Will Commodity Price Indexes Die a Bureaucratic Death in the EU?

My colleague and business partner, Stuart Burns, who's also a co-founder of MetalMiner, recently wrote a piece on our sister site with broad applicability for all procurement organizations in the manufacturing sector: EU May Quash Platts, Other Commodity Price Benchmarkers: Good or Bad? Stuart’s reporting and observations are based on a recent article from The Economist. The article highlighted how EU regulators are moving to reduce corporate dependence on third-party price points for contracting.

As Stuart writes, “numbers such as Dated Brent and Light Louisiana Sweet in the oil industry are matched by dozens of others in the metals markets. The Economist explains that rather than hard numbers, these are often the best estimation of price-reporting agencies (PRAs), businesses that make money by gathering market information and selling it to subscribers … These are often not the standardized commodity contracts that trade transparently on busy exchanges such as Comex or the LME, exchanges that do not always cater to the many different specifications required by industry, the magazine explains.”

Further, “PRAs, of which Platts is the largest, essentially estimate what the market price is based on information fed to them by buyers, sellers and brokers in the market … For most people, most of the time, this seems to work well enough, but the point of the article is that the European Union fears such unregulated benchmarking is open to abuse and needs more oversight.”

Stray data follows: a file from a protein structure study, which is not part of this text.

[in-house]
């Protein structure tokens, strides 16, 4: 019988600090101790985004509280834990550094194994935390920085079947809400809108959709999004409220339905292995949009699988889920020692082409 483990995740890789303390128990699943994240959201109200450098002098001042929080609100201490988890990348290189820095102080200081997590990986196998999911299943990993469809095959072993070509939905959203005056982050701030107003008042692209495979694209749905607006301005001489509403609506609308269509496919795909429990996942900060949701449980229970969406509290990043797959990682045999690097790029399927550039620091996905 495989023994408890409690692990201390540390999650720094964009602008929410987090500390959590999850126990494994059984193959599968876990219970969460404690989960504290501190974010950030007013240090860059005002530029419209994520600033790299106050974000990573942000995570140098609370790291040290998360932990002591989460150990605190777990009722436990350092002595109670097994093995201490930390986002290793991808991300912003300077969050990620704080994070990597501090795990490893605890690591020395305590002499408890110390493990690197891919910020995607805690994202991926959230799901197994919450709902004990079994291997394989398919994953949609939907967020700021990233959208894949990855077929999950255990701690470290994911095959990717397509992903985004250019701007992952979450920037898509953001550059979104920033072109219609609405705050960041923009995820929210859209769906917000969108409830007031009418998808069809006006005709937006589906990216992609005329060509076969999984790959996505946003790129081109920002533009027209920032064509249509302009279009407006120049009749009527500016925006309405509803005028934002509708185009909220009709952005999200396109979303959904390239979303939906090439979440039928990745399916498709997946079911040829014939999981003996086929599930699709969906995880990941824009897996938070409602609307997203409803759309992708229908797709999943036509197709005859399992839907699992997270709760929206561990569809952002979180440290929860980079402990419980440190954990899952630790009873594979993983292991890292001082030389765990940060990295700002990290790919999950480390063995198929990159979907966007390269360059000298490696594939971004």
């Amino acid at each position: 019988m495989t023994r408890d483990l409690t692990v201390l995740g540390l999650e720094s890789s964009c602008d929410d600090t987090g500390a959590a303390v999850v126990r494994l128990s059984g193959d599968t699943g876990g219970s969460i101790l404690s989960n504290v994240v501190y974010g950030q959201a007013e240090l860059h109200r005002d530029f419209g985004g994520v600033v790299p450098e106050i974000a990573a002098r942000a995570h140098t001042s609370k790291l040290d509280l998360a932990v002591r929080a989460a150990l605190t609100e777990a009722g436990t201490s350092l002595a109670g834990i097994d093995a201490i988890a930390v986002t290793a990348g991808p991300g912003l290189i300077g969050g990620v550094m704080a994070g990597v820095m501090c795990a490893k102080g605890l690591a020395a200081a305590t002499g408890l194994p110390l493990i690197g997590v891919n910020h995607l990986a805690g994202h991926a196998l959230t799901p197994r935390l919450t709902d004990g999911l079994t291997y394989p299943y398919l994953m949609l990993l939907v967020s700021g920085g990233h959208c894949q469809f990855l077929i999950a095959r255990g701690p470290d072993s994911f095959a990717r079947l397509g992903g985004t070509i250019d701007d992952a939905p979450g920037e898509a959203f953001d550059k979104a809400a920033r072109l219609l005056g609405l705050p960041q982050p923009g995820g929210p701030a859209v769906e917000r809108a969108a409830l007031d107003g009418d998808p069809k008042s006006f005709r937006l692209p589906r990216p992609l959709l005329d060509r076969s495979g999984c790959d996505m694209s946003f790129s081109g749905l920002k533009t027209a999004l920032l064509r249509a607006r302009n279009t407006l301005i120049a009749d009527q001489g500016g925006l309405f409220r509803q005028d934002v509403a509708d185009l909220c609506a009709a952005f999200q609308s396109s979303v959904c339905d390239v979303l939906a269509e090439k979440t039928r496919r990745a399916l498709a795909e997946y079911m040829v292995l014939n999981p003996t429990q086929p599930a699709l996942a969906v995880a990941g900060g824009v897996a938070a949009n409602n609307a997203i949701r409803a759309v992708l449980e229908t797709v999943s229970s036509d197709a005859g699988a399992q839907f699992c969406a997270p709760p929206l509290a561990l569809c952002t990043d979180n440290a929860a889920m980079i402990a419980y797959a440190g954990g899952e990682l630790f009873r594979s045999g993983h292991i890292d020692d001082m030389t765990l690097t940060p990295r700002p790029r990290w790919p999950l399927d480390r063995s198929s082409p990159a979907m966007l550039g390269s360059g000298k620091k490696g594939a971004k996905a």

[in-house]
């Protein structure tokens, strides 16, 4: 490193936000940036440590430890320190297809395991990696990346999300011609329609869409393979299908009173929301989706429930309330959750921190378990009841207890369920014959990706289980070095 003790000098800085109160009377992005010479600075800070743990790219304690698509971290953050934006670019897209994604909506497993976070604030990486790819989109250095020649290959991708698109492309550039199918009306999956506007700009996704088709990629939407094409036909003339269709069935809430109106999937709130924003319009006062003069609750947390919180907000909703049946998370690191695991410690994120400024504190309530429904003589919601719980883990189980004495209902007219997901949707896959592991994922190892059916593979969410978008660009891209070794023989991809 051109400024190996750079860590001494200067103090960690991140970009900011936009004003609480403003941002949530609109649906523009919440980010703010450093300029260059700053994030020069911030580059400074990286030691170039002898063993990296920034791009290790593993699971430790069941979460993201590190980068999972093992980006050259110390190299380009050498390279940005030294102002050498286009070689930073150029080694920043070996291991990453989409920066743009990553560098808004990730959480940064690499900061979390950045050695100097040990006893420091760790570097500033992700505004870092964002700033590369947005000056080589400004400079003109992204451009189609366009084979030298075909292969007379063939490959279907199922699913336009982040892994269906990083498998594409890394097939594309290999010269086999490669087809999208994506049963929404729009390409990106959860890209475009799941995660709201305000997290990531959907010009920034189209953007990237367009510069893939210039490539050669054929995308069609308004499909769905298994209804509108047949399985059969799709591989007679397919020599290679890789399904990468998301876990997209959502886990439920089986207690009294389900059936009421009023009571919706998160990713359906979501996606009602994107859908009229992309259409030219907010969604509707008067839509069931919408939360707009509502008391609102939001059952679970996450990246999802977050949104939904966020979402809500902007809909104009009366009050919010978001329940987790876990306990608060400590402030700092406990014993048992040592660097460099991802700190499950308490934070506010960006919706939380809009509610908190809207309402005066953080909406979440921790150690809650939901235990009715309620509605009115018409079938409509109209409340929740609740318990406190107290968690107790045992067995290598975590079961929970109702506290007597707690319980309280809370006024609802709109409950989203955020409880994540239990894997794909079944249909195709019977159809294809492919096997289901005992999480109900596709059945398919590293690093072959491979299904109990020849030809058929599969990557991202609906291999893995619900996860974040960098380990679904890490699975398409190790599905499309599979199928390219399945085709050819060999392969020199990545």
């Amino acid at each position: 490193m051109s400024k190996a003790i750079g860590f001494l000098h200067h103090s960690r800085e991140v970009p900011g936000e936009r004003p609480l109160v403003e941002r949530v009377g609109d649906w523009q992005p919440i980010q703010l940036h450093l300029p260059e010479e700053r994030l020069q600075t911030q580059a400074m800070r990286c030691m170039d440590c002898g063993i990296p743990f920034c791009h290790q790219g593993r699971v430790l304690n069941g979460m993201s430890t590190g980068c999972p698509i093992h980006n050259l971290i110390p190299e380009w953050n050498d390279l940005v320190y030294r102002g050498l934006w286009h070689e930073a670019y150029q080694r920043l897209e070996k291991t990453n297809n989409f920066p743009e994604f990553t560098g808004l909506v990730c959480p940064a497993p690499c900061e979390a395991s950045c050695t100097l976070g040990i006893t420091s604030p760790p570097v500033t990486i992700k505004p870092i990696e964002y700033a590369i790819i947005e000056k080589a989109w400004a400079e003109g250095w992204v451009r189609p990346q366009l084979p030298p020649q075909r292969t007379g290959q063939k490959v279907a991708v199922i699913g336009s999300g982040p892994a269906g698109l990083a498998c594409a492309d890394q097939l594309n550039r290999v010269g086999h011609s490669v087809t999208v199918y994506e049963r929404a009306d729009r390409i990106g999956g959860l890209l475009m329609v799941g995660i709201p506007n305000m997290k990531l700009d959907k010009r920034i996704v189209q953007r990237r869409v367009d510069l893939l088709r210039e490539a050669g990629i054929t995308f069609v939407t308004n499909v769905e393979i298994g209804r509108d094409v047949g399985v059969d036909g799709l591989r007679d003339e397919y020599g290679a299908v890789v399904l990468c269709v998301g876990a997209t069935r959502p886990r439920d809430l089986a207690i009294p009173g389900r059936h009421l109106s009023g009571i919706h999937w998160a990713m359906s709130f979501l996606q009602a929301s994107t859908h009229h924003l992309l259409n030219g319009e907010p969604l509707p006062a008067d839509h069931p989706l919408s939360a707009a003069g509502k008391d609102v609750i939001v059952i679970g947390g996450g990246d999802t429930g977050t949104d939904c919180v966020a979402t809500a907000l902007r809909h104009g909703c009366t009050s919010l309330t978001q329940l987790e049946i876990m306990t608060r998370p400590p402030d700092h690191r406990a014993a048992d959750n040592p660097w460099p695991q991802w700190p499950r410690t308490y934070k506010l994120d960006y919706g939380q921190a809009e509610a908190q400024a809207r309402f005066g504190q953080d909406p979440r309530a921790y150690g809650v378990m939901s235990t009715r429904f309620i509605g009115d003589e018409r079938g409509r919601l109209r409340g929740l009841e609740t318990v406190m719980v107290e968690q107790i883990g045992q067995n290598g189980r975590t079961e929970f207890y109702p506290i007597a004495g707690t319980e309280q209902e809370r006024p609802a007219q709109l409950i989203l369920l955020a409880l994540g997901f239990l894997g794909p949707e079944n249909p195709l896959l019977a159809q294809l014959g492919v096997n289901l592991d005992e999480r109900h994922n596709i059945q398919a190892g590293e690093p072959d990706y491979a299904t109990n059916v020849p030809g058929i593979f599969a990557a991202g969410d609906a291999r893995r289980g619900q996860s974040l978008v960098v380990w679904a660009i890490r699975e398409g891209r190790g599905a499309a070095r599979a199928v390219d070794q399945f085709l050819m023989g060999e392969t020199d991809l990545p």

The reason regulators are challenging price indexes is that they are subject to manipulation by traders and others with interests in the market (regulations governing commodity trading are also different than equities). As Stuart observes, “it doesn’t take a leap of faith to see traders feeding prices to the PRA at higher or lower than the true market level in order to influence a derivative or contract. Indeed, a number of traders or brokers on the wrong side of a short or long could collectively sway prices without even colluding as they respond to a collective desire for the price to rise or fall.”

Yet these price benchmarks also play a huge role outside of the commodities trading world because procurement organizations are increasingly incorporating price de-escalation and escalation clauses into contracts with suppliers based on them – among other use cases for price indexes. This is a critically important topic that is not black or white – and the decline of commodity price indexes in the EU would be a shot heard round the world to advanced procurement sourcing and contracting strategies.

Stay tuned as we investigate this story further.

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